Your best bet is to develop a relationship with one or more sellers, whether it’s in a supermarket, at a farmers’ market, or at a farm stand. Have a taste. Ask the seller to select fruit that will ripen on your time line. If it doesn’t, speak up next time and see what you hear. Sellers can be wrong. Another chance might be warranted. Or go elsewhere.
Smart shoppers assess whether peaches, apricots and nectarines have a green hue, however small, at the stem end. If they do, keep shopping. “The whole piece of fruit won’t ripen properly,” says Mills. It was picked too soon.
Supermarkets are at a decided disadvantage in this game. Their field-to-store cycle is often longer, and the scope of the picking, sorting, distribution and storage channels are on a far larger, more time-consuming schedule. Yes, at times they may have hard fruit that will ripen up to expectations because of the source and quick delivery, but it remains a challenge for them. Give it a try when the supermarkets have their specials on stone fruit. Speak with a staffer in the produce department.
I happened to be in Esparto with a friend recently, and he suggested we scoot up the gravel drive to Manas Ranch for peaches. I bought a dozen peaches and apricots, and they were very flavorful. Their website blares, “Best Peaches in the West,” a slogan awarded to them by Sunset Magazine years ago. I’ll stop in again any time I’m out that way. That one is on my “yes” list. Find your vendor.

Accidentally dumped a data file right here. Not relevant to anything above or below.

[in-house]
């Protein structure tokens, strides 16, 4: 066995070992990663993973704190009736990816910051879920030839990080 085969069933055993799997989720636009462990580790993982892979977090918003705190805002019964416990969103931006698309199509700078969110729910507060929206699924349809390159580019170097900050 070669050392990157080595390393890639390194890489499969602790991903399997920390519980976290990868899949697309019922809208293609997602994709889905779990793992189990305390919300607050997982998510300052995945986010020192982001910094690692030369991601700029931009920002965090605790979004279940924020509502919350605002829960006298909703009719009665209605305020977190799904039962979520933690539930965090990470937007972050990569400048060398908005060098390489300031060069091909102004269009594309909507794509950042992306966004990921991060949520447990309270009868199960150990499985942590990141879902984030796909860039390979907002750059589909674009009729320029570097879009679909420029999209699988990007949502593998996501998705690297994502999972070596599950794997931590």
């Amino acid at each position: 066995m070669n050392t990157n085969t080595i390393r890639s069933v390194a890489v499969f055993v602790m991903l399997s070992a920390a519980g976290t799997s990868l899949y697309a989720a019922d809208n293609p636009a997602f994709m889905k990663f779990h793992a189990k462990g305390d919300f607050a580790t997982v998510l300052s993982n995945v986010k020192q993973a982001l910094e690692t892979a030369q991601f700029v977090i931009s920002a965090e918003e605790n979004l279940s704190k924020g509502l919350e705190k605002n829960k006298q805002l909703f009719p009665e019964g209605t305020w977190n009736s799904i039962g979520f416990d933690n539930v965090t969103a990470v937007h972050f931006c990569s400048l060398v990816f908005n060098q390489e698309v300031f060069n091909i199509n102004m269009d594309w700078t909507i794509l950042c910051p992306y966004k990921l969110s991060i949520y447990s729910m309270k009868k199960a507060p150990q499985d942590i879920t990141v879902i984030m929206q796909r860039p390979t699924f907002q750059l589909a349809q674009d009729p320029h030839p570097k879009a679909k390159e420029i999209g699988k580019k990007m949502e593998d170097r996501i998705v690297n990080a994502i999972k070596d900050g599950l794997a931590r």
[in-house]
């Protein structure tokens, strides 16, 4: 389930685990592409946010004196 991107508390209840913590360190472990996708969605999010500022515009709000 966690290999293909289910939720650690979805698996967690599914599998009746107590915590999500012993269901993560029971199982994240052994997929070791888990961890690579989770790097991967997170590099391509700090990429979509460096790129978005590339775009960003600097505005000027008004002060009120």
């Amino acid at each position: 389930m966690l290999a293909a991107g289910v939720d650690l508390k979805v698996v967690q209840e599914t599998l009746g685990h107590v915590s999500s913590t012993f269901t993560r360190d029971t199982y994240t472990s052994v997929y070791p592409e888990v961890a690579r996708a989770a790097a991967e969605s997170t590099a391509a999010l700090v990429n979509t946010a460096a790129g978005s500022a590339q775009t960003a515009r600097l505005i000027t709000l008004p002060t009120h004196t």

On the other hand, a friend brought peaches and apricots from Raleys on a fishing trip recently. We left them on the counter. The apricots were soon delectable; the peaches simply softened on the outside and weren’t suitable at all for eating out of hand.
What is one to do if hard stone fruit doesn’t ripen well? Throw it out? Hardly. Pies are often best with fruit that’s a touch hard or lacking in flavor, as is jelly or jam. But what are the other possibilities?
Looking for alternatives, I dropped in on Nena Rasul, a veteran pastry chef at Mulvaney’s B&L in Sacramento. She had a lot of suggestions. Smoothies are a possibility. Fruit slices might go in a pitcher of sangria, if that can work into an upcoming summer gathering. Crisps and cobbles are also good choices.
The Davis Farmers Market Cookbook has a wonderful recipe for roasted summer fruits, served with ice cream. A mixed selection of fruit is touched up with olive oil and sugar and roasted in the oven. Check your copy for all the details.
For a fancy appetizer, briefly grill both sides of stone-fruit halves. You’re just trying to get grill marks, not cook it. Then arrange within a baking pan, put a dab of a flavorful cheese in each upturned half, and put it in a 400-degree oven until the cheese melts.
Your stone fruit may not ripen for eating out of your hand, with juice dripping down your chin, but by repurposing it you can still have a winner.